It all started with the dressing room, sometime around 6th or 7th grade, most likely in late August.
My mother Jeannie and I were back-to-school shopping, and we grabbed all the same sizes that we did the year before: adult medium. (I was too mature for Gap Kids.) Stepping out of the dressing room, however, she identified the muffin top in the room and said, “Lift up your shirt, honey.”
Then she tugged at the waist of my khakis from the belt loop, “Spencer, these are too small. Pants should a little have room.”
But it was fine. I was still a soprano (e.g., hadn’t even learned how to spell puberty yet), so she reassured me, “Don’t worry, you’ll get tall soon. And all this extra will find its place.”
Finally, a few years later, I was touched by pubescence and it was time to go shopping for my first high school dance.
My mom wanted to make it a special event, so we went up to Saint Paul from Madison to visit my brother and go shopping on Grand Avenue. Our first stop was also our last: J. Crew. Because when I say I was touched by pubescence, it was really more of light brush. I was barely hitting 5’ 7” and that whole baby fat thing was slowly turning to teenager fat.
I was the body frame of a small or medium, with an extra-large stature. In that dressing room, it all came crashing down. I looked at the mirror and realized nothing was magically going to happen to make me fit into these clothes. This is the body I was stuck in, and it was going to be like that forever.
Storming out of the store, I immediately started to bawl openly on the sidewalk. My mom pleasantly refers to this moment as, “That one time I broke down outside of the J. Crew.”
There’s this track bag on the floor of my closet, filled with clothes that I don’t fit into anymore. It isn’t meant to be shameful, or even a goal necessarily. It’s just that every time I try to get rid of them: I can’t, but I don’t necessarily know why.
More bags and bins litter the hardwood of my apartment though. The trash bags filled with clothes that I swear I will donate this weekend. The boxes of extra blankets that I haven’t really unpacked since I moved last year. And of course, there is small mountain of winter clothes.
When I break out the storage bins, the explosion of coats and gloves and scarfs is almost immediate. And while it mostly looks like a bomb went off in a 2005 Gap, there are some pieces that I’m always so excited to see. There is the v-neck sweater I got while studying abroad, my 1980s Gortex ski-suit from Savers, but most importantly, the bright green North Face jacket that I bought in college just in case I passed out into a snow bank.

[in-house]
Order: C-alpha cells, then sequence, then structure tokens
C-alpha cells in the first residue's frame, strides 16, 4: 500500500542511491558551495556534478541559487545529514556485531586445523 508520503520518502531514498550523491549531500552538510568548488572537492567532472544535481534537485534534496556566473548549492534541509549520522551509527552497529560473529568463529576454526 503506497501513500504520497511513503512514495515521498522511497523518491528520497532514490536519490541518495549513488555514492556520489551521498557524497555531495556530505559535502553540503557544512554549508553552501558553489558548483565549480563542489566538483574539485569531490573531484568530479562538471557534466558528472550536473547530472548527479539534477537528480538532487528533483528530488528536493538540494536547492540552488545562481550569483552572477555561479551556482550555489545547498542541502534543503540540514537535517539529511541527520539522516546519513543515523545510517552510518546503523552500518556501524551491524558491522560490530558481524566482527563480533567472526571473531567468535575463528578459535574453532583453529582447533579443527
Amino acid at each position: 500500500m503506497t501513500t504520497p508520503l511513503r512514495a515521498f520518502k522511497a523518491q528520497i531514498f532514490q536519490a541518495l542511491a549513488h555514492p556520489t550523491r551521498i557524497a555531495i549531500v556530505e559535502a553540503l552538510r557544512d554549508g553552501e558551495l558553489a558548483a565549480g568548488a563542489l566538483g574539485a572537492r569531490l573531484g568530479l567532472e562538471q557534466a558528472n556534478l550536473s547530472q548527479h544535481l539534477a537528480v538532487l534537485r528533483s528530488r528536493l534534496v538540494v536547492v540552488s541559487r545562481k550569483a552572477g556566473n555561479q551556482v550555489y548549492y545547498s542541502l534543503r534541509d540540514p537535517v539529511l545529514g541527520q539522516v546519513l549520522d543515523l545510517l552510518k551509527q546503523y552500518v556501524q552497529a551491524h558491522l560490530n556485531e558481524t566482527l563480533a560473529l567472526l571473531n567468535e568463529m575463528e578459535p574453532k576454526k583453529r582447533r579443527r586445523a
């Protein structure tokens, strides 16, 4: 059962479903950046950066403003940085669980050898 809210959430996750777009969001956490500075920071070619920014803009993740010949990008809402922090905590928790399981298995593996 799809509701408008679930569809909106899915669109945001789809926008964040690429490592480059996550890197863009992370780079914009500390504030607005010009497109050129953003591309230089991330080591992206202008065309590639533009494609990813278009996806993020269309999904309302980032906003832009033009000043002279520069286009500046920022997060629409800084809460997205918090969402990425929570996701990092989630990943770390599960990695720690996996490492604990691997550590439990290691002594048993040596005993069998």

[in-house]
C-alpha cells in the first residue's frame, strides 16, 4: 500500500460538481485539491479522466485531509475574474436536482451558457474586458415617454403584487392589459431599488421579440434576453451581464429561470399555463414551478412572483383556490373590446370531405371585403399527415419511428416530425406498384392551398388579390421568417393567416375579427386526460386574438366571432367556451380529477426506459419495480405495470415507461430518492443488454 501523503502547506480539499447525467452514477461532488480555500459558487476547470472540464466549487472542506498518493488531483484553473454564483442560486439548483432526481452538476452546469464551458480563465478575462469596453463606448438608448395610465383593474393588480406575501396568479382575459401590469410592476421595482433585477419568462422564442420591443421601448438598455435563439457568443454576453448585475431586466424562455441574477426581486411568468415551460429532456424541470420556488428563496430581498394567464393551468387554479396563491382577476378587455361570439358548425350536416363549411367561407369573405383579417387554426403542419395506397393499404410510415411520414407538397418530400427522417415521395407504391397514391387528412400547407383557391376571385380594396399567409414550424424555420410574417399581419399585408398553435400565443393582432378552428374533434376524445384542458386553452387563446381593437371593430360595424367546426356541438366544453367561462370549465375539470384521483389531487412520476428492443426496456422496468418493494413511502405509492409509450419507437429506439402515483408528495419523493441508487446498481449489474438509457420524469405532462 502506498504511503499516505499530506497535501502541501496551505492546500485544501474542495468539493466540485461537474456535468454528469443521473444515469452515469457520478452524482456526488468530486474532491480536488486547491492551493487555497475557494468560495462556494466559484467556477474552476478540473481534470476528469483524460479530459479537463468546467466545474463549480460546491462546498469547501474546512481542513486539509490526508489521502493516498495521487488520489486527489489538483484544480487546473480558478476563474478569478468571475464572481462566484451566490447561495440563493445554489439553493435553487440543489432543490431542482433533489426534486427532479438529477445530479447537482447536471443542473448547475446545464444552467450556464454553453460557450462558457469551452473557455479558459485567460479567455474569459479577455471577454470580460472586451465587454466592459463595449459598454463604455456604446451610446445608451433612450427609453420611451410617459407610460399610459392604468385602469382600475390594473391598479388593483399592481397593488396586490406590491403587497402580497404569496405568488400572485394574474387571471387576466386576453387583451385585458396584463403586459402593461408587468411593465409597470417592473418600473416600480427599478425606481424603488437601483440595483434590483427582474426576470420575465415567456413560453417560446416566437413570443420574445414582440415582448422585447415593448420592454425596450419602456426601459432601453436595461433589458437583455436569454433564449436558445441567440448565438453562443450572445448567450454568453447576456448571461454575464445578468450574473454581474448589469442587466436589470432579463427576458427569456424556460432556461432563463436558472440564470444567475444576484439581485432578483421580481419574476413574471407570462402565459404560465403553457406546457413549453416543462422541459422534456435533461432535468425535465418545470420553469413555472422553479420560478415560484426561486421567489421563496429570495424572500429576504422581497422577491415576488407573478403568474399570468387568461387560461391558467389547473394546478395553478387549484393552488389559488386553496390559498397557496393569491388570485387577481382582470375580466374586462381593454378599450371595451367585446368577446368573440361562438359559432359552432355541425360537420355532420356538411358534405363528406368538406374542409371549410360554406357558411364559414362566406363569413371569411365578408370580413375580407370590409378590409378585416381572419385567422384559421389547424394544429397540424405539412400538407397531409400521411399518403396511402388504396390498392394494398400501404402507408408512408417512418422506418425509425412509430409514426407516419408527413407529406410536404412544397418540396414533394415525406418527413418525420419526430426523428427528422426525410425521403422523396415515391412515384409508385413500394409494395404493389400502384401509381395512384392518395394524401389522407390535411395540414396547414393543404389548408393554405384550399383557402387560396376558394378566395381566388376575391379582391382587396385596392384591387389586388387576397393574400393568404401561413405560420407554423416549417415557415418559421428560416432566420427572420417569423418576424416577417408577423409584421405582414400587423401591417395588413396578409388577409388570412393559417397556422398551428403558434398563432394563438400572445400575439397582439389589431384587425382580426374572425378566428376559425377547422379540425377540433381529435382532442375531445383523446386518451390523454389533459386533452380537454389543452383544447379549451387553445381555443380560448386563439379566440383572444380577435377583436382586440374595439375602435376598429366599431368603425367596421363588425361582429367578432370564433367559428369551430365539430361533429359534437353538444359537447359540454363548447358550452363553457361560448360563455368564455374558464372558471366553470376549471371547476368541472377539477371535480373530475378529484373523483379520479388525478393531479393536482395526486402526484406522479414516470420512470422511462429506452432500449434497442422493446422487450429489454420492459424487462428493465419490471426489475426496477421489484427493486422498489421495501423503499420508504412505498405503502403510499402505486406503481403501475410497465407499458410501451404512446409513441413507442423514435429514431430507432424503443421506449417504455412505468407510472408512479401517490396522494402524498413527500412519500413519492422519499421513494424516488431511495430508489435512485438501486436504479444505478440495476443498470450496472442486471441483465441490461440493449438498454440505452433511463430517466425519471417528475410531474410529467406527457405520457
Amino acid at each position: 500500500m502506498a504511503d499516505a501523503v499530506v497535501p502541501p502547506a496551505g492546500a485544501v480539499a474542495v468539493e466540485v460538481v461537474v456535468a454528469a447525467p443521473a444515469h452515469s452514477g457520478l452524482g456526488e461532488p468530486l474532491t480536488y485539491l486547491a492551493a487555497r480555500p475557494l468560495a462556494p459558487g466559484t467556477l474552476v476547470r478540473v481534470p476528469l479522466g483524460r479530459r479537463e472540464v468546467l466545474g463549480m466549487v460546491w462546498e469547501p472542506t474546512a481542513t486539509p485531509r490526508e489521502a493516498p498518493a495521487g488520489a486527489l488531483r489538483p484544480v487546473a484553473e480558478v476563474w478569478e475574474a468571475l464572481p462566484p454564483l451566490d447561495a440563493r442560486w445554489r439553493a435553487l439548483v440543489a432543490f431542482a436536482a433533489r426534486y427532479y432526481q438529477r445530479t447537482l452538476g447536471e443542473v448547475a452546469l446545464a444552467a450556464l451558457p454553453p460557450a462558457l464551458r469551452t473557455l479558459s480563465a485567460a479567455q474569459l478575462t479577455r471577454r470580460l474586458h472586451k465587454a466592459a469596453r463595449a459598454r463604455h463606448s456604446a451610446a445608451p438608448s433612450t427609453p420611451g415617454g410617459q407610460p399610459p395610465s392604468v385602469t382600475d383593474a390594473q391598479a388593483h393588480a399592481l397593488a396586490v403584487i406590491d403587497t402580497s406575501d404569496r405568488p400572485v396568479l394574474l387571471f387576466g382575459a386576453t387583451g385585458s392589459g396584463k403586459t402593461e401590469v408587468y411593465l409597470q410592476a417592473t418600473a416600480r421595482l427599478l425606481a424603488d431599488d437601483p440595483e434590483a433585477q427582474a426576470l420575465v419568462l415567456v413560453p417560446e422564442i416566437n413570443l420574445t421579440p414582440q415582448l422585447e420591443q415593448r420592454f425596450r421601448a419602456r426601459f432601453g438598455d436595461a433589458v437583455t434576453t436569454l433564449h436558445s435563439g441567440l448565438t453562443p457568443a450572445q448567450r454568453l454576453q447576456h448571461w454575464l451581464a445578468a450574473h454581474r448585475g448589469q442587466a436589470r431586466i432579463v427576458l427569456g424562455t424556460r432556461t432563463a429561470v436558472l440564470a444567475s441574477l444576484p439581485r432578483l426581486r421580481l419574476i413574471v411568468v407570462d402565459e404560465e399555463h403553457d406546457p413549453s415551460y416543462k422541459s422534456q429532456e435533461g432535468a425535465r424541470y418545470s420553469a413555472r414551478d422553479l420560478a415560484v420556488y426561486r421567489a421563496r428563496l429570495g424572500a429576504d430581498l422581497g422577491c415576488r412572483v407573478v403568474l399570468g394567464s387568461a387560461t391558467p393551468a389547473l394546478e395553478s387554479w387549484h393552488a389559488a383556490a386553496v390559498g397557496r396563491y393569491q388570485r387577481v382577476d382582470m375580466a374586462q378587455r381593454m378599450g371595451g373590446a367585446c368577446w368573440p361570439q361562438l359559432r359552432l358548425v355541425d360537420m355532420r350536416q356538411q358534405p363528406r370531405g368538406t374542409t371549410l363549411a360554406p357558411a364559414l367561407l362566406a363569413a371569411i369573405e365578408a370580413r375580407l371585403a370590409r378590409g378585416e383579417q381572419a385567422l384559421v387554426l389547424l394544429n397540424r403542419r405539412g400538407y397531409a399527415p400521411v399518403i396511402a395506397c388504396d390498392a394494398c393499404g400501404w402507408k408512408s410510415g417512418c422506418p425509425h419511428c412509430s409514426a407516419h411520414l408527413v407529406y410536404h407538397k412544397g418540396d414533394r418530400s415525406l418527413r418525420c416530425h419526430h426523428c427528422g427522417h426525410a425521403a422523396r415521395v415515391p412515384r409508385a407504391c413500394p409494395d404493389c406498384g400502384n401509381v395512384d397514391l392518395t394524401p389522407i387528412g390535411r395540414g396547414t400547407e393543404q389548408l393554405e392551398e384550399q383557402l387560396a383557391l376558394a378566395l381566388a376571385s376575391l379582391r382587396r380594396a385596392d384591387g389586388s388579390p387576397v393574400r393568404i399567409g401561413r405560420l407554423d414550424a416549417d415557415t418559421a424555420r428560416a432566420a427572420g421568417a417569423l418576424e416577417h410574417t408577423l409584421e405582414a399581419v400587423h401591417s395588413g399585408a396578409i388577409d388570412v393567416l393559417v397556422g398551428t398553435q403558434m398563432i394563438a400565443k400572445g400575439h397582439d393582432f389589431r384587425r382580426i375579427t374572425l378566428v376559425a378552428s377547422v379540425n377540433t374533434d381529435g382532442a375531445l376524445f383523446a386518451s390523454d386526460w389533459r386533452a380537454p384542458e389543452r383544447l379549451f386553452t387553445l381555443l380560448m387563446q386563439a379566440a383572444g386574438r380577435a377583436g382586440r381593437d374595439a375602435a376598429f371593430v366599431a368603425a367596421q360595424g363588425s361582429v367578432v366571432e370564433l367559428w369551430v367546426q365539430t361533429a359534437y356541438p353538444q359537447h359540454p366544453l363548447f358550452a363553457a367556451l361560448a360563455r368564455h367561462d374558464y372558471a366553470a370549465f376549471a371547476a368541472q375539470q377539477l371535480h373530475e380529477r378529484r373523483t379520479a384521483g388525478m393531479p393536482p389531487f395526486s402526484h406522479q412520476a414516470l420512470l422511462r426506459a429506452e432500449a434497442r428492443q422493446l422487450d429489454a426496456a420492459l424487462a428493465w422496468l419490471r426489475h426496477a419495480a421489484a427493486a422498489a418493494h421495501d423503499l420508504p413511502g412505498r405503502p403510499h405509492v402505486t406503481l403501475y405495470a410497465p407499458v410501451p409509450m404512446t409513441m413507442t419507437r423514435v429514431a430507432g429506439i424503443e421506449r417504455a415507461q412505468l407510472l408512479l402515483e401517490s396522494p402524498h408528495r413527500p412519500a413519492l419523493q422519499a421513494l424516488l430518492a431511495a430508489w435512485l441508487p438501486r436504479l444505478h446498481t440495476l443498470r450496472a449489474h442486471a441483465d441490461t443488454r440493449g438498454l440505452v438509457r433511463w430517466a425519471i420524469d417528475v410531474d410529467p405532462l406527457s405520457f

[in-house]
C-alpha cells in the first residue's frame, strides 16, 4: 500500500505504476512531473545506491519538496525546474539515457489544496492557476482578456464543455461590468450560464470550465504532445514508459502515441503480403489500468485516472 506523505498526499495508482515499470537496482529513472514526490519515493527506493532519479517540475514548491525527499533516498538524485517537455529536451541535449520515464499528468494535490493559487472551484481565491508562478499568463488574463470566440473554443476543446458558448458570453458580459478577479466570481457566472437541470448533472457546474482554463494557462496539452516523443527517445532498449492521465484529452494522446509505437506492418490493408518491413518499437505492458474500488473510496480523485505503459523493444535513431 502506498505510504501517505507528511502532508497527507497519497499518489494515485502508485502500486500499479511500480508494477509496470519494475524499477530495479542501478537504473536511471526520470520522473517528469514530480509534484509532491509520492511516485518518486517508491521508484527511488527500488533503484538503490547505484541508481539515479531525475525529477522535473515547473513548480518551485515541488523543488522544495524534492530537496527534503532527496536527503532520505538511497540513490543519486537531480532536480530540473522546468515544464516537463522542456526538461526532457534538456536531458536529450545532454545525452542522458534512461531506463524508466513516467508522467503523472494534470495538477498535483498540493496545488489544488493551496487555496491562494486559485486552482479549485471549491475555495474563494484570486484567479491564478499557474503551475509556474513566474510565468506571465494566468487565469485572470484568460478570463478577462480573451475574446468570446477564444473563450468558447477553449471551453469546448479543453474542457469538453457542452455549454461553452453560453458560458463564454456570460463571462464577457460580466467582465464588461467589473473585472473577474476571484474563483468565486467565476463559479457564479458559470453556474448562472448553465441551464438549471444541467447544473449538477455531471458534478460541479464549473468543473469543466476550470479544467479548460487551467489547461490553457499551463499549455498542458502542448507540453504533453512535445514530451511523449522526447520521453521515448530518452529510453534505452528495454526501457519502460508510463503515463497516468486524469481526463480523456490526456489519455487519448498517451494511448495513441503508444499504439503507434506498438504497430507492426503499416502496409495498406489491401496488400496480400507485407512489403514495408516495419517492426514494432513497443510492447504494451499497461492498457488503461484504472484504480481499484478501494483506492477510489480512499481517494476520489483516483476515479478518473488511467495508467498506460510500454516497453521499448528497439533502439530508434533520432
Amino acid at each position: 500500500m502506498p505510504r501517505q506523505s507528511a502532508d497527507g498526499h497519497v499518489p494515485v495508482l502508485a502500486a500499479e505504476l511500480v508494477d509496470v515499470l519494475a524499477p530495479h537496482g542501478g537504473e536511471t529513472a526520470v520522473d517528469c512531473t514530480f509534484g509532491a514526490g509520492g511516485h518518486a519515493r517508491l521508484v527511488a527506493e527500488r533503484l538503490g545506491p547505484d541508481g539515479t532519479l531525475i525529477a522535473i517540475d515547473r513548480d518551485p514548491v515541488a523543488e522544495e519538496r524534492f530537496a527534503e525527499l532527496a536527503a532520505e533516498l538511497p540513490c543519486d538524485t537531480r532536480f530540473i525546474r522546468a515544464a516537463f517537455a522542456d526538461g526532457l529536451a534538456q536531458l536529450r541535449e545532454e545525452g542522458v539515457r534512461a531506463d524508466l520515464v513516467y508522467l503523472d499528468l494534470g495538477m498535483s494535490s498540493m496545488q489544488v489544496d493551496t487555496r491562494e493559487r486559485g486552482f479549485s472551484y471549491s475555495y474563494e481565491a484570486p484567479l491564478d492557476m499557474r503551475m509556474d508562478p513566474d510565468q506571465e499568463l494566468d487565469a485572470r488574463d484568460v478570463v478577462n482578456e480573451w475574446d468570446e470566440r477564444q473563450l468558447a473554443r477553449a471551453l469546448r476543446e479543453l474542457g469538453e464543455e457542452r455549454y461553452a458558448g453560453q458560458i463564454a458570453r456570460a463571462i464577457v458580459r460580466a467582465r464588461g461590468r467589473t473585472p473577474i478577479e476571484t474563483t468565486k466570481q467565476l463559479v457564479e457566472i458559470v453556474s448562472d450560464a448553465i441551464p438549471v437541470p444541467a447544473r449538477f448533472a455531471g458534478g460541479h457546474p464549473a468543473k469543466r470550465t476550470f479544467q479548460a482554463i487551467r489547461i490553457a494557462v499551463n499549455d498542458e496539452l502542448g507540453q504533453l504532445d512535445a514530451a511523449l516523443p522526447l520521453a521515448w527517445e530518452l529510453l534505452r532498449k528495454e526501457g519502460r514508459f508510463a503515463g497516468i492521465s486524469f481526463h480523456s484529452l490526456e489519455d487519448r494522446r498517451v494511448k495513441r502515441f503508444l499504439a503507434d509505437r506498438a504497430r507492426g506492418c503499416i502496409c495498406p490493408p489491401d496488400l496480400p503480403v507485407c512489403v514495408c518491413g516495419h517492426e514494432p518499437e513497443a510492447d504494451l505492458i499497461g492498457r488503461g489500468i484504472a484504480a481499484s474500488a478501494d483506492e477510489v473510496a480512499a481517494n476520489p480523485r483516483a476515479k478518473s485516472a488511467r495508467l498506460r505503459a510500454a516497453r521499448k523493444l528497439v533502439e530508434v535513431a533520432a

But the problem with my winter apparel, and for most of my clothes for that reason, is that I’m terrible at getting rid of them. My closet and multiple dressers are stocked beyond capacity, from every size between medium and extra large. Which is completely due to the fact that my weight has fluctuated more than 50 pounds within the last five years. My body seems unpredictable at times and will decide to slim down.
I have found, however, that there is a correlation between my fitness and the amount of times I go to the gym in a week. But that’s nothing scientific.
A couple months after I joined Solcana, I participated in the Thanksgiving Throwdown at a sister gym. I was partnered with this amazing woman named Amy from the sister gym and together, we got dead last. It was a really fun and welcoming experience, but there was this moment. And it’s a moment that has changed the way I see myself forever.
It was during the Clean & Jerk ladder, a weightlifting event that men and women competed in separately, meaning I was all by myself. As the event progressed, many of the guys took off their shirts. And while usually, I would never complain about that, I was filled with this feeling of overall not-good-enough.
So rather than wilting into my insecurity, I decided to rise to the occasion, by pulling the bottom of my shirt through the neck collar. The clothes were not fitting me anymore, I was fitting the clothes for me. And thus, came the birth of the crop top.
It was the first time in my life that I showed my hairy belly with pride. But it definitely has not been the last. Since that November day, my mid-drift has become a four-season event, and it has been a marker and reminder to myself.
While the crop top may have started off as a joke and defensive reaction, it has become my one-man rallying call. Clothes do not have any power over me, they empower me.